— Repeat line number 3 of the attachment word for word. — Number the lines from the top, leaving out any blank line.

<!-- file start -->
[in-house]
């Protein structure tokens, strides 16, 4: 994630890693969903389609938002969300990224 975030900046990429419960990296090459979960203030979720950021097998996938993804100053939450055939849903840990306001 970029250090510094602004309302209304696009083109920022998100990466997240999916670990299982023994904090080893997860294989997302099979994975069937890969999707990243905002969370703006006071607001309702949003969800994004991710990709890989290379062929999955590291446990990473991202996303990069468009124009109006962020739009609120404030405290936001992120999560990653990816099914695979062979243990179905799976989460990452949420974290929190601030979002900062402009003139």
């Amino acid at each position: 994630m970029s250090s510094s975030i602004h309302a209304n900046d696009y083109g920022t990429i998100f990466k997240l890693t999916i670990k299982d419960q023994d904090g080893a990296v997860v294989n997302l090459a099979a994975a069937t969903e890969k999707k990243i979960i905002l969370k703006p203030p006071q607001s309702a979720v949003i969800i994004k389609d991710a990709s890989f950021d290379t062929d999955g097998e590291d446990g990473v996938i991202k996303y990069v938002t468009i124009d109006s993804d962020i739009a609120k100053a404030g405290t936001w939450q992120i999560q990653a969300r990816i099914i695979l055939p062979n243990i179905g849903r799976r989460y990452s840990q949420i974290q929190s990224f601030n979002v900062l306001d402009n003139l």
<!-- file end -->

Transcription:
């Amino acid at each position: 994630m970029s250090s510094s975030i602004h309302a209304n900046d696009y083109g920022t990429i998100f990466k997240l890693t999916i670990k299982d419960q023994d904090g080893a990296v997860v294989n997302l090459a099979a994975a069937t969903e890969k999707k990243i979960i905002l969370k703006p203030p006071q607001s309702a979720v949003i969800i994004k389609d991710a990709s890989f950021d290379t062929d999955g097998e590291d446990g990473v996938i991202k996303y990069v938002t468009i124009d109006s993804d962020i739009a609120k100053a404030g405290t936001w939450q992120i999560q990653a969300r990816i099914i695979l055939p062979n243990i179905g849903r799976r989460y990452s840990q949420i974290q929190s990224f601030n979002v900062l306001d402009n003139l």